Bill Wenmark, a member of the Minnetonka School Board who supports the teaching of Intelligent Design in High School Cirriculum was ousted in yesterday's election.
Bill sent me an email that included a note to his constituents, and he and I have been discussing the possibility of me posting it here. Now that the election is over, I doubt that will materialize. In any event, he sent me the email to clarify his position on ID, and I'll pass my interpretation of that on to you. He can certainly add comments to this if he feels more clarification is in order.
My understanding is that Bill Wenmark's position is no longer to see ID taught in the biology classroom. Good idea. The earlier efforts to do so led to great difficulty. A school board that insists on this strategy is opening their district ... over which they have stewardship ... to serious and expensive legal difficulties.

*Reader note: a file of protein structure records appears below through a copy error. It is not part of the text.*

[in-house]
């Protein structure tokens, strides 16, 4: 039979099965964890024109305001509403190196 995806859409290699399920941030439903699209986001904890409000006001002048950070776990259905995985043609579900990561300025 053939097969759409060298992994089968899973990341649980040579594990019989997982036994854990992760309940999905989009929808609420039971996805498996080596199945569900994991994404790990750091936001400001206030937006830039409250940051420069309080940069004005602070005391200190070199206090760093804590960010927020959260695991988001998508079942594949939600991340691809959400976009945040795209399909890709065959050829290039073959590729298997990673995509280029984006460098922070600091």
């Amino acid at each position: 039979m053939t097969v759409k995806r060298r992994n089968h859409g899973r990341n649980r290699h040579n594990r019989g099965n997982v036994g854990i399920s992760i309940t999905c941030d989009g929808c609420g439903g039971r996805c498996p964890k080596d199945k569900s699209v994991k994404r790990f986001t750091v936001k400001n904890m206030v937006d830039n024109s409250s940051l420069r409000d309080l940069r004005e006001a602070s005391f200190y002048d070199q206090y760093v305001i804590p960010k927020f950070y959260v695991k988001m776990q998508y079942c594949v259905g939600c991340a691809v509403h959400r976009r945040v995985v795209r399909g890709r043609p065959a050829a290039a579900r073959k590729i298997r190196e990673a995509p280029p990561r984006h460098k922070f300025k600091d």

Mr. Wenmark does, however, believe that ID should be taught as a current social controversy in social studies. This is something that I deeply disagree with. This is a little like saying that social studies must cover the "bigfoot exists" vs. the "bigfoot is fake" controversy, even if it is not covered in biology classes.
Yes, it is a current social controversy of more import than the Bigfoot issue. So it could be taught in social studies, but it should not in any way be required. In this way, as well, I disagree with the National Council for the Social Studies, who suggest that this controversy can and maybe should be taught in the schools (in Social Studies) and suggest ways to do it.
As I wrote about here, this is simply leaving an opening for the Wedge Strategy of the Intelligent Design movement.